Animal Models of Neurodegenerative Disease: Recent Advances in Fly Highlight Innovative Approaches to Drug Discovery

Judith A. Tello, Haley E. Williams, Robert M. Eppler, Michelle L. Steinhilb, May Khanna

Research output: Contribution to journalReview articlepeer-review


Neurodegenerative diseases represent a formidable challenge to global health. As advances in other areas of medicine grant healthy living into later decades of life, aging diseases such as Alzheimer's disease (AD) and other neurodegenerative disorders can diminish the quality of these additional years, owed largely to the lack of efficacious treatments and the absence of durable cures. Alzheimer's disease prevalence is predicted to more than double in the next 30 years, affecting nearly 15 million Americans, with AD-associated costs exceeding $1 billion by 2050. Delaying onset of AD and other neurodegenerative diseases is critical to improving the quality of life for patients and reducing the burden of disease on caregivers and healthcare systems. Significant progress has been made to model disease pathogenesis and identify points of therapeutic intervention. While some researchers have contributed to our understanding of the proteins and pathways that drive biological dysfunction in disease using in vitro and in vivo models, others have provided mathematical, biophysical, and computational technologies to identify potential therapeutic compounds using in silico modeling. The most exciting phase of the drug discovery process is now: by applying a target-directed approach that leverages the strengths of multiple techniques and validates lead hits using Drosophila as an animal model of disease, we are on the fast-track to identifying novel therapeutics to restore health to those impacted by neurodegenerative disease.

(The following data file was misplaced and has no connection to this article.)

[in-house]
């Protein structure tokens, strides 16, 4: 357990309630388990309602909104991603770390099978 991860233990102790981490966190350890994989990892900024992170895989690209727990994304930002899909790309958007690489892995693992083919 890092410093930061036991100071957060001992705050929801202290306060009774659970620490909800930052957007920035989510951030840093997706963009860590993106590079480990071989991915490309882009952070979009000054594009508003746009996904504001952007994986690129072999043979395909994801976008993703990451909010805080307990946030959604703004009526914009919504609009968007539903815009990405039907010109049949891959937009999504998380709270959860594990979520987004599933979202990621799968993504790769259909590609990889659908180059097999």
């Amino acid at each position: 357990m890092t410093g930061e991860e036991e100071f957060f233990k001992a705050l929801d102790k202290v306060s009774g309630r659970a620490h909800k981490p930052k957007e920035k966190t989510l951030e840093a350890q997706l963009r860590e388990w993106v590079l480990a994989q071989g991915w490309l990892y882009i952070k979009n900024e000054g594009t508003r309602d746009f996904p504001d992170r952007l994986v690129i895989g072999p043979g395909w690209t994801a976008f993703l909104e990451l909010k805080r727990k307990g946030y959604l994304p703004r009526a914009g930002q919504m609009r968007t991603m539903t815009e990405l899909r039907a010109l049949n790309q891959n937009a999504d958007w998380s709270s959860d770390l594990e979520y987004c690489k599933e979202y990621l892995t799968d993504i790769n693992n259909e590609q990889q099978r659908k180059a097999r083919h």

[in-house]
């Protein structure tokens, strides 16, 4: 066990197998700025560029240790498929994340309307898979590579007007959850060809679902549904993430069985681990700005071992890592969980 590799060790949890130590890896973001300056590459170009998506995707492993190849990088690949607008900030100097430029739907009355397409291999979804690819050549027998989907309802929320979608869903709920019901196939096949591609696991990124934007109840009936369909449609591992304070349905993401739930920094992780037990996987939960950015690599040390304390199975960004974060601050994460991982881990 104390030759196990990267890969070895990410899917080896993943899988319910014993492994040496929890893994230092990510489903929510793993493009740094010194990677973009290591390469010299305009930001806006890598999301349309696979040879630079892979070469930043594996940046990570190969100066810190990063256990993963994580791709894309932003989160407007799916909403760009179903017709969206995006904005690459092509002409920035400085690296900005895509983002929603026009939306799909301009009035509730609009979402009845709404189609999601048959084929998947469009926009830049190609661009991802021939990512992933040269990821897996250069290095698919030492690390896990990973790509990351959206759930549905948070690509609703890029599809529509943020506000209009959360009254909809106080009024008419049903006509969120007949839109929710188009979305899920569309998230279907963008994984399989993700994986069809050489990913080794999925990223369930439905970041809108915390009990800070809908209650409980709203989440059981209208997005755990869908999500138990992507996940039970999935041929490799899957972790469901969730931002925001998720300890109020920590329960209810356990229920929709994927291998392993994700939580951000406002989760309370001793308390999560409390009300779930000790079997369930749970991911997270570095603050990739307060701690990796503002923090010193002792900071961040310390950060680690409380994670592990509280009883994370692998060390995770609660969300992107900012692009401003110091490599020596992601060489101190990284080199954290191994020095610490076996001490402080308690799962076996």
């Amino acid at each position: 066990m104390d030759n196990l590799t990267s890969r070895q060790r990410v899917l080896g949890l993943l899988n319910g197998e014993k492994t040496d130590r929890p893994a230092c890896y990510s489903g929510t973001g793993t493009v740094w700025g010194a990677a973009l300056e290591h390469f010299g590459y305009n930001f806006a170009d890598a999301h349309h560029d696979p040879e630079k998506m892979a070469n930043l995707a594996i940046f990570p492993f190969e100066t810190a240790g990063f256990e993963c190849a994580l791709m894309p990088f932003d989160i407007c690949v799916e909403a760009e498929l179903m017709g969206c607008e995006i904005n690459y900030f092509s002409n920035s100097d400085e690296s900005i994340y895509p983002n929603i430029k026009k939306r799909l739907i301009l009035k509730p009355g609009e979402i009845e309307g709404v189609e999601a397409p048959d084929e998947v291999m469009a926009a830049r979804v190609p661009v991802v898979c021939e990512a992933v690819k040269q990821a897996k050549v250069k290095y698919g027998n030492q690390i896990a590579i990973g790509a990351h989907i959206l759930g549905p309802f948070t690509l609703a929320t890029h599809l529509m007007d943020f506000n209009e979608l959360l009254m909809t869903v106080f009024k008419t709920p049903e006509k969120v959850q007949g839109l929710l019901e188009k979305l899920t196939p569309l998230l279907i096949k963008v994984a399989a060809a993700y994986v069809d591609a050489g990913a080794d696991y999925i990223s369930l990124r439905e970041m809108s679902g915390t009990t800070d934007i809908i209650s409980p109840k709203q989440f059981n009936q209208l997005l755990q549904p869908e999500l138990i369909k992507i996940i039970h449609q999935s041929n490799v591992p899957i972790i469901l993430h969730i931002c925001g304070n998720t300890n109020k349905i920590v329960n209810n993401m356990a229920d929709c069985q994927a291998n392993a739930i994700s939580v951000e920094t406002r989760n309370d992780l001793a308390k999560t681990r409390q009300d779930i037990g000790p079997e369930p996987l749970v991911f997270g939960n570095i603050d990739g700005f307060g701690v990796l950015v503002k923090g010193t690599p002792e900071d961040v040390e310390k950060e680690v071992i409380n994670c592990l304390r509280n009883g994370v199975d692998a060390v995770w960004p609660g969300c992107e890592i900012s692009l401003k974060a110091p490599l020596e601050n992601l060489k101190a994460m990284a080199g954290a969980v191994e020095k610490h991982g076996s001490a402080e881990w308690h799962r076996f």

Original languageEnglish (US)
Article number883358
JournalFrontiers in Molecular Neuroscience
StatePublished - Apr 19 2022


  • Alzheimer's disease
  • Drosophila
  • animal models
  • cell culture models
  • drug discovery
  • neurodegenerative diseases

ASJC Scopus subject areas

  • Molecular Biology
  • Cellular and Molecular Neuroscience


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